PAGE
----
More info: https://facebook.com/pages/Boulder-Archery-Roving-Club/445085062194795?fref=ts

C isco Manzo's fascination with bows and arrows started when he was a 7-year-old picking up sticks and twigs and turning them into makeshift equipment. When he was 9, he got his first fiberglass bow, a "piece of junk" that he used for practice.

Now, Manzo builds his own wooden longbows and has started the Boulder Archery and Roving Club, which has been building in membership since early this fall. Manzo said he hopes the group will promote the traditions of Old World archery, which does not involve hunting or shooting at animals, and is looking for privately owned land for the group to use.

We caught up with Manzo to talk longbows, roving and finding joy outside of common Boulder activities.

 

How did you decide to build your own longbows?

I bought a bow about eight months ago, a regular longbow from the internet, and right around the time that happened, I had actually crashed on my bike and broke my collarbone. I was laid up for two months, so during those two months I couldn't shoot the bow I had gotten because it was too heavy. I looked at the bow and thought, 'I could make one of these.' I bought a book and tried it out. I failed miserably. It was really bad. I didn't have the right tools. I was trying to go at it with Duct tape, a hammer and a screwdriver. I was disappointed. I'm an artist as well been successful with paintings and murals. I think the artist sense in me said, 'You can do better than this.'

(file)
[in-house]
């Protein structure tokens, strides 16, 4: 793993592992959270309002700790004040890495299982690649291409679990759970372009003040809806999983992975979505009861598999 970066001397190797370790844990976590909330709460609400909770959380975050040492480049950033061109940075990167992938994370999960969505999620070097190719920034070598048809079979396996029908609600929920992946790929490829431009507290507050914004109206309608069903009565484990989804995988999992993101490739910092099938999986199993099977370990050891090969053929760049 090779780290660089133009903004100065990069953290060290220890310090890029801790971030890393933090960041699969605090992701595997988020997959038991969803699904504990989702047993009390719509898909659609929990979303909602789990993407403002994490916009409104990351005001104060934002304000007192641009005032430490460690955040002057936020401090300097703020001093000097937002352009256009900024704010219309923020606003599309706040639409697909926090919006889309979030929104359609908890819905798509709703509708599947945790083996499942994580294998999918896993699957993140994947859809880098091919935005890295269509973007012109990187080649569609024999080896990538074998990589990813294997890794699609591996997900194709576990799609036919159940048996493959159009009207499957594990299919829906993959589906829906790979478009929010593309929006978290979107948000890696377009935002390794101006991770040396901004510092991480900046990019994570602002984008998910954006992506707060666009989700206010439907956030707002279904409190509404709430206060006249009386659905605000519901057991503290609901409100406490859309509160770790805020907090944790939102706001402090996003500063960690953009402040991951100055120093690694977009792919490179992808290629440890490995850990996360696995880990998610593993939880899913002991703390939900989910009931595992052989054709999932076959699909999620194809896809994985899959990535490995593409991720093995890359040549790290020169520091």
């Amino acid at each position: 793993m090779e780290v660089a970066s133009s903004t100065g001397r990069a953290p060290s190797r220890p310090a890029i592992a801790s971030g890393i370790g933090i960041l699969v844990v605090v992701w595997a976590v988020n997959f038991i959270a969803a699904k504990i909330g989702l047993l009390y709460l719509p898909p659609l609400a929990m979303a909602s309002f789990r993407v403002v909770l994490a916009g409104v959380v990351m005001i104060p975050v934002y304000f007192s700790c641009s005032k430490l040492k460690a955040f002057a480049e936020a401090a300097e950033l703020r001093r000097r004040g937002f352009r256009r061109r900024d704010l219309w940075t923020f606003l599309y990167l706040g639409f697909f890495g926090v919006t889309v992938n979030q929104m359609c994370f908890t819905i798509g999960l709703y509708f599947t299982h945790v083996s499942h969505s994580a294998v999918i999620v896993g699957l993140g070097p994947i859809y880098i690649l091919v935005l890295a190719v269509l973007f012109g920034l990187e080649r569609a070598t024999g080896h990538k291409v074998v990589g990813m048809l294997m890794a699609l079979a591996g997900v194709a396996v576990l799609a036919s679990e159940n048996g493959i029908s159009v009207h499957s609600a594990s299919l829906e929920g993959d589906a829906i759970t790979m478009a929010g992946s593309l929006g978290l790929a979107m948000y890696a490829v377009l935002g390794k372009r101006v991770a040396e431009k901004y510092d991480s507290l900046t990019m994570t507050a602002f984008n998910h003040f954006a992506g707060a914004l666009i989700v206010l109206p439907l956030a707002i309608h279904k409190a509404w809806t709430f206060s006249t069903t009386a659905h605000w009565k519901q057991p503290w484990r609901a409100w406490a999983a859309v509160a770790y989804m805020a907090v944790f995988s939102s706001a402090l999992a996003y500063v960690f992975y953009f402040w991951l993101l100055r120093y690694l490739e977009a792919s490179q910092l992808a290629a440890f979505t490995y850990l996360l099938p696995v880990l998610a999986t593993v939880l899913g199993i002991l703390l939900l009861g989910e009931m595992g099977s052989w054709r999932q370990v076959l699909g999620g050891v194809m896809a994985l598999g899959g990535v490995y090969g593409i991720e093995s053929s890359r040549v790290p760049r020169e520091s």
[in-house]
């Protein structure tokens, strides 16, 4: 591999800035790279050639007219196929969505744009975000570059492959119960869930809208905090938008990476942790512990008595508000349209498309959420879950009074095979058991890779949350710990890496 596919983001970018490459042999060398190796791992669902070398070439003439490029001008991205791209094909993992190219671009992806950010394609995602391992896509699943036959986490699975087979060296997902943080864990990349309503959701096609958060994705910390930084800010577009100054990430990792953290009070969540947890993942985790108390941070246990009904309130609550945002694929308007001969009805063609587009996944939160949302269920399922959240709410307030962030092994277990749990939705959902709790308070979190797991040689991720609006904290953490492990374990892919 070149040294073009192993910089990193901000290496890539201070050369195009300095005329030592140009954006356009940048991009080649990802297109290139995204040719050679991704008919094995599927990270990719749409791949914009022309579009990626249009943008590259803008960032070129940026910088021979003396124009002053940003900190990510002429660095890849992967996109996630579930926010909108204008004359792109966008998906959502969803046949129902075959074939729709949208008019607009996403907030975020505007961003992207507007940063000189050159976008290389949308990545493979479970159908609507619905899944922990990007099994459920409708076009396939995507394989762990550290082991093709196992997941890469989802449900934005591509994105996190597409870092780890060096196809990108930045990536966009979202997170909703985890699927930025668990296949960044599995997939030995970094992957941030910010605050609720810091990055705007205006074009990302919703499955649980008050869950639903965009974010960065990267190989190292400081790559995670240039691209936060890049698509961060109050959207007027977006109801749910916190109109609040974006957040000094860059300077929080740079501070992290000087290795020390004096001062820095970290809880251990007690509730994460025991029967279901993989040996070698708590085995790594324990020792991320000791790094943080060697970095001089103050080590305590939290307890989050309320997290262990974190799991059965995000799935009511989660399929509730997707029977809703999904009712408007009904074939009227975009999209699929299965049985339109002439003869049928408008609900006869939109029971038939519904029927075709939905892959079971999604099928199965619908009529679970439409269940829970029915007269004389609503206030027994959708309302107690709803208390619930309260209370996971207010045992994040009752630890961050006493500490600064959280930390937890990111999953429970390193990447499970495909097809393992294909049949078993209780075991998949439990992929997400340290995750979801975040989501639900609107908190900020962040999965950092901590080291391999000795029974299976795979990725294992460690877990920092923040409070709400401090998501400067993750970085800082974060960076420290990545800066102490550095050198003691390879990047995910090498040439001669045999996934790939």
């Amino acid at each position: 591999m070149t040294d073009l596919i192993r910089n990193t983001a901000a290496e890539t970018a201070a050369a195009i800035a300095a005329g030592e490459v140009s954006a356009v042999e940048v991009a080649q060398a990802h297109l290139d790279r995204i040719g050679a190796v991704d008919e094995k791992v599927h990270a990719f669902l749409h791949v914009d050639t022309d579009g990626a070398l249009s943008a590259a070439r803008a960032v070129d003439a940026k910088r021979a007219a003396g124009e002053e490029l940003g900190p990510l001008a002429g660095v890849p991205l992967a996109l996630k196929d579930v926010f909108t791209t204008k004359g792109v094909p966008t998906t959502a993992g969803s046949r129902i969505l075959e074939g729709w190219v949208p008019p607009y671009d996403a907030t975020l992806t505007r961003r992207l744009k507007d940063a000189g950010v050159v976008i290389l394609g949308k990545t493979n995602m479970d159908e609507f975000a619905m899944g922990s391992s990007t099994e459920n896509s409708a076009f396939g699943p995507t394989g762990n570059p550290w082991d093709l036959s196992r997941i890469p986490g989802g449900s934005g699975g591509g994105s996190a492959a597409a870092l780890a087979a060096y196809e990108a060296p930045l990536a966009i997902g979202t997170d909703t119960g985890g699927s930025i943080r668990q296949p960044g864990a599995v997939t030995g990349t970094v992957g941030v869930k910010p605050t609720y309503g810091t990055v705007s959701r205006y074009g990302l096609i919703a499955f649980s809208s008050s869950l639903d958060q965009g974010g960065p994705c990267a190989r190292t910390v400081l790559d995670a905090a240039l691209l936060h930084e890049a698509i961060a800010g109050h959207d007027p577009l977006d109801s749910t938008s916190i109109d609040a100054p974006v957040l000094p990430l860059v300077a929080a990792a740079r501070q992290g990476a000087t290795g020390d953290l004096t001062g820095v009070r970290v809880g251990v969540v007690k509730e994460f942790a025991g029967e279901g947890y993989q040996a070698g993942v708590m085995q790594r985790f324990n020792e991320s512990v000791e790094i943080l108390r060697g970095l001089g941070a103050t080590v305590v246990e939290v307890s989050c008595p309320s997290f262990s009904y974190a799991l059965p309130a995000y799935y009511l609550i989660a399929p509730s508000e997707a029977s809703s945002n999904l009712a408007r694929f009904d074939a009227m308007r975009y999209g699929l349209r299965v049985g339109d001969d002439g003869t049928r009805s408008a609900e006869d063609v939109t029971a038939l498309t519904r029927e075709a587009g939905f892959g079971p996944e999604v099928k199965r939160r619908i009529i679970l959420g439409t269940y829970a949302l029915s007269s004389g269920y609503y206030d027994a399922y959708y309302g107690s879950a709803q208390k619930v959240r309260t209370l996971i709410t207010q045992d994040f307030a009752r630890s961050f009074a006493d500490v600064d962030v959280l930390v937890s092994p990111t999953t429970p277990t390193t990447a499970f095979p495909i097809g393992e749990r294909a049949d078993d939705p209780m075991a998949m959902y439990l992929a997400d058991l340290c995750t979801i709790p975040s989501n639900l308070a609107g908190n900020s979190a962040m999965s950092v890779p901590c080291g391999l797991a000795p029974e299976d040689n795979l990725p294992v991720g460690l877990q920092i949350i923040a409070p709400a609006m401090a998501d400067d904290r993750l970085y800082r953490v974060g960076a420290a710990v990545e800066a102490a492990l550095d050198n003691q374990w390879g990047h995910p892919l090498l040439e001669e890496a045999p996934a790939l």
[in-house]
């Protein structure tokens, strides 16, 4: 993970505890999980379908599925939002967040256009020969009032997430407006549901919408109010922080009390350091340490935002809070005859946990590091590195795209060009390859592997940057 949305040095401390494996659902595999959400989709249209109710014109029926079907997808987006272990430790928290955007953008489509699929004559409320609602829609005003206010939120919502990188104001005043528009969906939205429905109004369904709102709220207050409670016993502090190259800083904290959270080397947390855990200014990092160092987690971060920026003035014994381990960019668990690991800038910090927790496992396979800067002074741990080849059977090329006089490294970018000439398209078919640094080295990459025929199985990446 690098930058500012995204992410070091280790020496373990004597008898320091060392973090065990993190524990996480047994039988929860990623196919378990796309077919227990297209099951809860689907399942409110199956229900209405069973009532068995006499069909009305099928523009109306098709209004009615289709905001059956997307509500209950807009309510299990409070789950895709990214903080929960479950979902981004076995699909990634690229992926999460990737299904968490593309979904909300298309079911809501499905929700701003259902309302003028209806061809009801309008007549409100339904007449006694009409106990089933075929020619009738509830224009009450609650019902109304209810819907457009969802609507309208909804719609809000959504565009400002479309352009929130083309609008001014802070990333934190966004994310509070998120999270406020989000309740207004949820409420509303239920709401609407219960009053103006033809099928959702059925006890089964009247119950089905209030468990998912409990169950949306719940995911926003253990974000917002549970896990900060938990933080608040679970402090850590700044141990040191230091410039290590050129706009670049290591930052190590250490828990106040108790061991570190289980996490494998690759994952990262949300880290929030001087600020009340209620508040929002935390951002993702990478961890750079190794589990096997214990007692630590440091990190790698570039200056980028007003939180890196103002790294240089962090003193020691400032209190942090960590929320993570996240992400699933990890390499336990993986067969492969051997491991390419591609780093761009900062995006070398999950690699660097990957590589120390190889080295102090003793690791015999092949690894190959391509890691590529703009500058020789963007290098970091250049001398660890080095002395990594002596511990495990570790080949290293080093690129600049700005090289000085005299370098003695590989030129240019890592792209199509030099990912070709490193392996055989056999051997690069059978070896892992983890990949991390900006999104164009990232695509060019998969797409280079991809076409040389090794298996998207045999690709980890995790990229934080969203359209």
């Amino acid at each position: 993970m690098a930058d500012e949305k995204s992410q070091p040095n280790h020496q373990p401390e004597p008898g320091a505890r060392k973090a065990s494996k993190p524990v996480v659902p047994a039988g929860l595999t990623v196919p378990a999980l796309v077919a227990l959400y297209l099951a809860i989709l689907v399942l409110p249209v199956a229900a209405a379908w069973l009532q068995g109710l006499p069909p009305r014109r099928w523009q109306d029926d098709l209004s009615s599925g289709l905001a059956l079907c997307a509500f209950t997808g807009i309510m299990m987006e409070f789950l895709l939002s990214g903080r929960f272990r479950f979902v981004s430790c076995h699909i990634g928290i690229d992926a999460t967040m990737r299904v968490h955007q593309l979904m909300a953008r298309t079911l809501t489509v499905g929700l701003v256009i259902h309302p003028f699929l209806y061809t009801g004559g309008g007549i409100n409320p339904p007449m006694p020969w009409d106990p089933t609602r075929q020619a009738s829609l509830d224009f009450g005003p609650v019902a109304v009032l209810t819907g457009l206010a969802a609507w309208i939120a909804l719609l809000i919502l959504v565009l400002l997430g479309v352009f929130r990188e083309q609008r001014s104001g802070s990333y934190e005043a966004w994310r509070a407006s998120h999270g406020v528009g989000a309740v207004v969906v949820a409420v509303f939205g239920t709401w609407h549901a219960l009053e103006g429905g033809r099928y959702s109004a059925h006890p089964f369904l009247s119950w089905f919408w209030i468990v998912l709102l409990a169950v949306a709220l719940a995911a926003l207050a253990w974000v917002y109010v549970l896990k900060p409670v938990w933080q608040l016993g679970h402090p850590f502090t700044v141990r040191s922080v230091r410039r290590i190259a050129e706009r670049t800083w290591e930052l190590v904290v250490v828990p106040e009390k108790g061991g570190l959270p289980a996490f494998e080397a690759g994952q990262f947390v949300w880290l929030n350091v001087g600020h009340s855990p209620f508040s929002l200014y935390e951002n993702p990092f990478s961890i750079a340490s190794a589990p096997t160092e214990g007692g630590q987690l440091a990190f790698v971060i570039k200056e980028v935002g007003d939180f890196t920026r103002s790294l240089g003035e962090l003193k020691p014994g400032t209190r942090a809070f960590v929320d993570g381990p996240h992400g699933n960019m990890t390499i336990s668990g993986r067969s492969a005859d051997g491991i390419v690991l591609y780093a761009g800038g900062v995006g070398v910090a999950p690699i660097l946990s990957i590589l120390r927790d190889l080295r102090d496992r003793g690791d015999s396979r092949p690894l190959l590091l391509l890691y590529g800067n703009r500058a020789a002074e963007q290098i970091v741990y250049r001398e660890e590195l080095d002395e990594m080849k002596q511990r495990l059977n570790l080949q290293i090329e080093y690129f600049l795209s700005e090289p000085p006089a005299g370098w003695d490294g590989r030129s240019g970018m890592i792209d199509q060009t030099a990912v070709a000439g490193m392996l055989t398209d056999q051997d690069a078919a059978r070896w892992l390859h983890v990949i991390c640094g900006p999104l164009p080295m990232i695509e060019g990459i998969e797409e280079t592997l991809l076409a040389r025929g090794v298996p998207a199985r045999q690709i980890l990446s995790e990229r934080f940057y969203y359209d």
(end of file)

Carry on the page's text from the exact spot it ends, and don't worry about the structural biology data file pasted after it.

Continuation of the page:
As an artist, what is so appealing about making your own longbows?

For me it's the fact that I'm working with a completely different medium than I've ever used. I was never a wood guy in my life, so for me when I started I was a little apprehensive because I didn't know how to use band saws or those kinds of things. I was used to paint, and pencils and charcoals and pastels, but I'm one of those people who likes to learn things. When I actually created the first bow that I thought was pretty decent I was really proud of myself. I know that as an artist, when you begin something you always get better as you go.

I like the way it feels. I like the smell of the wood. It's something that can last for years and years and years if it's made right and taken care of.

What exactly is roving?

You go out in nature with your bow and arrows while walking around, looking at the land and shooting at objects that the land has for you. Patches of grass, bushes, the tops of mountains, areas over lakes, the bases of trees.

It's what the English did when training. It was mandatory that all archers go out and rove for a few hours. It was the king's way of keeping them in training and it was a social event. Families were involved in it.

It's a non-competitive social gathering. We all meet and we begin by saying, 'OK, let's do a distance shot.' We all pull our bows out and see who can shoot the farthest. The winner of each category will get to call the next action.

Why has archery become your passion?

As a whole, we get so stuck in the routine of what we always do day-to-day in Boulder. We run, we ride our bikes, we climb, we walk our dogs. I love all that, but I'm one that always wants something more. That's how I felt when I started getting into archery. Now it's become more a passion and a drive to bring this activity to Boulder.

 

--Follow Sarah Kuta on Twitter: @SarahKuta.